Since 1991, Gregory Visenberg has been teaching his native Russian tongue to students at Soldotna High School.
Recently, Visenberg added students from Skyview to his Russian classes, "Last year at Skyview, the interest doubled in the Russian classes and I would say there is more interest in young people learning the language than ever," said Visenberg, who is very proud of his student's accomplishments and community support for the program.
Visenberg's students have been competing in the statewide Russian language competition known as the Olympiada since 1991 and doing very well against some very stiff competition. "The students I use to take to the Olympiada were the 3 or 4 elite from my classes, the cream of the crop so to speak, because it takes a lot of preparation to go there, but 3 years ago, my community volunteers decided to help prepare the kids for the competition," said Visenberg.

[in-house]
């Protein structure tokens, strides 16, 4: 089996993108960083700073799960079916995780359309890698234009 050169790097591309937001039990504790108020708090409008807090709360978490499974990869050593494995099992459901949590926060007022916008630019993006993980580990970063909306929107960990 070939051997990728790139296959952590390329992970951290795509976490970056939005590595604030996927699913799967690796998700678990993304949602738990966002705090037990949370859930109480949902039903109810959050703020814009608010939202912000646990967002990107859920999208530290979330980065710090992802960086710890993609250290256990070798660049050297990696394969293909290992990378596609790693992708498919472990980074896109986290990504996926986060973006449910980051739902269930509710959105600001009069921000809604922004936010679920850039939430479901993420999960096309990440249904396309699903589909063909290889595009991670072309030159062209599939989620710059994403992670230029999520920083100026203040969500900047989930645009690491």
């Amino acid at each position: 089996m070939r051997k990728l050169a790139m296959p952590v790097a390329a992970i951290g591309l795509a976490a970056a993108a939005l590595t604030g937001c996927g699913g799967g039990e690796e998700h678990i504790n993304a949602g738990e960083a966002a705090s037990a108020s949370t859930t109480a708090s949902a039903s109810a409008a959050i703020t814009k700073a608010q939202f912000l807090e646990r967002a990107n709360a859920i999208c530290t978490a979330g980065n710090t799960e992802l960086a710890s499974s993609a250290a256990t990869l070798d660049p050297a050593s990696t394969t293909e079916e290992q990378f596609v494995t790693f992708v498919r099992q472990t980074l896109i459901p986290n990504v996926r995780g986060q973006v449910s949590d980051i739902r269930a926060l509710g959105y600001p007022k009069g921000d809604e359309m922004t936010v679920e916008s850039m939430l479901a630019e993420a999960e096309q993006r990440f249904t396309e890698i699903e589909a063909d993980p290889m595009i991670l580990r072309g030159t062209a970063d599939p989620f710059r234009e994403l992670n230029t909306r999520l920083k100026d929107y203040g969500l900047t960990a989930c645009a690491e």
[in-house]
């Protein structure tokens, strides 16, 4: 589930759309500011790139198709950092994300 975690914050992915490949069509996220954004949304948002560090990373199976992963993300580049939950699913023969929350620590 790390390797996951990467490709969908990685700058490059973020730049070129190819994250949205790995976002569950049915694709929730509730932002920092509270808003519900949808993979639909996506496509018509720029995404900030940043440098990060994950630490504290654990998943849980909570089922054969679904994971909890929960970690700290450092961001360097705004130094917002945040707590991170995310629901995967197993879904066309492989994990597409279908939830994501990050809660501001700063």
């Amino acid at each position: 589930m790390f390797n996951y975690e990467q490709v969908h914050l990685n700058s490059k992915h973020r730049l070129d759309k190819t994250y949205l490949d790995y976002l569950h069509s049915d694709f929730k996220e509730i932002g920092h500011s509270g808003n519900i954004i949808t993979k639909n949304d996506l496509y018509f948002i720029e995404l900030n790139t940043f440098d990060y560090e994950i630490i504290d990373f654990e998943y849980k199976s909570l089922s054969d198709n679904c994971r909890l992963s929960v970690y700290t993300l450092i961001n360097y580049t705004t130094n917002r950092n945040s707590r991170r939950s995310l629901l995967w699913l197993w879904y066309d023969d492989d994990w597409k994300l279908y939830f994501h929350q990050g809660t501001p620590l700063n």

Gregory Visenberg with members of the Skyview Russian language team that competed in Anchorage.
Those volunteers were made up of native speaking Russian community members Martha Mary, Natasha Visenberg, Svetlana Johnson, and Natasha Johnson, who every Friday, would converge on SoHi and Skyview to drill the students in their native tongue. As a result of this volunteer effort, Visenberg not only took 3 or 4 of this top students to compete at the Olympiada in Anchorage, but a whole bus load of his students that swept the medals at the competition.
Rachel Beatty of Skyview is a repeat gold medallist at the Olympiada, winning last year at level one and this year taking level two gold, "We study for months and months before hand. We learn to say many things about ourselves, our families and Alaska. We learn Russian history and have to say it all in Russian at the competition," said Beatty. "The competition helps us learn so much and it really helps having other kids that are interested as well and want to do it, I think it's as much fun as sports," added silver medallist Kelsey Shields. The students are all looking forward to competing again next year and furthering their Russian studies, but like many programs, budget cuts are casting a cloud of uncertainty over these award winning students.
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